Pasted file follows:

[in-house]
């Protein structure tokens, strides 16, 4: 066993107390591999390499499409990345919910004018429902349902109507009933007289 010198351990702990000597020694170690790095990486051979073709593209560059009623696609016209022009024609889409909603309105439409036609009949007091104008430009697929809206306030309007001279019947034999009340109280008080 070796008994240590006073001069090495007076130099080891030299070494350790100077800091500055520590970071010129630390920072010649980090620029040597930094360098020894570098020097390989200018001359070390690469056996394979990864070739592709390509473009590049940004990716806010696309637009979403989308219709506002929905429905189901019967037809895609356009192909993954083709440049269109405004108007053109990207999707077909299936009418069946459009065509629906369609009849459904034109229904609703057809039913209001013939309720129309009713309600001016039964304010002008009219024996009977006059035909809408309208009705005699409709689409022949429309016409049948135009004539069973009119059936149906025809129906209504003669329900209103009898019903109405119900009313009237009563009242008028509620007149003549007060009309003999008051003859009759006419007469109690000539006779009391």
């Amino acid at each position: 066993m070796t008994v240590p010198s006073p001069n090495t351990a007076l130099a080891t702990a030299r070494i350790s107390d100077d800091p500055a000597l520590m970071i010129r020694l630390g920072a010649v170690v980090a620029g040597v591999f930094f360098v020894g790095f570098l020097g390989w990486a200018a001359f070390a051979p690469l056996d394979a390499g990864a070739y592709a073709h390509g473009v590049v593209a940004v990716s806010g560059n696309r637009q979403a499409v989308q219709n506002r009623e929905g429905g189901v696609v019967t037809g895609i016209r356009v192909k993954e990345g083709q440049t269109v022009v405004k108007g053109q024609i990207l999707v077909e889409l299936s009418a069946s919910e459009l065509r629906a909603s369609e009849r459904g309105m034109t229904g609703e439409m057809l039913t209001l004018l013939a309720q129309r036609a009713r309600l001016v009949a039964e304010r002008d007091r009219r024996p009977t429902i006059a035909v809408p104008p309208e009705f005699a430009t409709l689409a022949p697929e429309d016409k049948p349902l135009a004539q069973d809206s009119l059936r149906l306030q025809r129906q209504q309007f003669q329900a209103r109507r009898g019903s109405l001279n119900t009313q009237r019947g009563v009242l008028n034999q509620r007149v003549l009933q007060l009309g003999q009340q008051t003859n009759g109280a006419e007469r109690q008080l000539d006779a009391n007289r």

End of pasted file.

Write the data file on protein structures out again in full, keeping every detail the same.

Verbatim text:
[in-house]
């Protein structure tokens, strides 16, 4: 066993107390591999390499499409990345919910004018429902349902109507009933007289 010198351990702990000597020694170690790095990486051979073709593209560059009623696609016209022009024609889409909603309105439409036609009949007091104008430009697929809206306030309007001279019947034999009340109280008080 070796008994240590006073001069090495007076130099080891030299070494350790100077800091500055520590970071010129630390920072010649980090620029040597930094360098020894570098020097390989200018001359070390690469056996394979990864070739592709390509473009590049940004990716806010696309637009979403989308219709506002929905429905189901019967037809895609356009192909993954083709440049269109405004108007053109990207999707077909299936009418069946459009065509629906369609009849459904034109229904609703057809039913209001013939309720129309009713309600001016039964304010002008009219024996009977006059035909809408309208009705005699409709689409022949429309016409049948135009004539069973009119059936149906025809129906209504003669329900209103009898019903109405119900009313009237009563009242008028509620007149003549007060009309003999008051003859009759006419007469109690000539006779009391």
């Amino acid at each position: 066993m070796t008994v240590p010198s006073p001069n090495t351990a007076l130099a080891t702990a030299r070494i350790s107390d100077d800091p500055a000597l520590m970071i010129r020694l630390g920072a010649v170690v980090a620029g040597v591999f930094f360098v020894g790095f570098l020097g390989w990486a200018a001359f070390a051979p690469l056996d394979a390499g990864a070739y592709a073709h390509g473009v590049v593209a940004v990716s806010g560059n696309r637009q979403a499409v989308q219709n506002r009623e929905g429905g189901v696609v019967t037809g895609i016209r356009v192909k993954e990345g083709q440049t269109v022009v405004k108007g053109q024609i990207l999707v077909e889409l299936s009418a069946s919910e459009l065509r629906a909603s369609e009849r459904g309105m034109t229904g609703e439409m057809l039913t209001l004018l013939a309720q129309r036609a009713r309600l001016v009949a039964e304010r002008d007091r009219r024996p009977t429902i006059a035909v809408p104008p309208e009705f005699a430009t409709l689409a022949p697929e429309d016409k049948p349902l135009a004539q069973d809206s009119l059936r149906l306030q025809r129906q209504q309007f003669q329900a209103r109507r009898g019903s109405l001279n119900t009313q009237r019947g009563v009242l008028n034999q509620r007149v003549l009933q007060l009309g003999q009340q008051t003859n009759g109280a006419e007469r109690q008080l000539d006779a009391n007289r």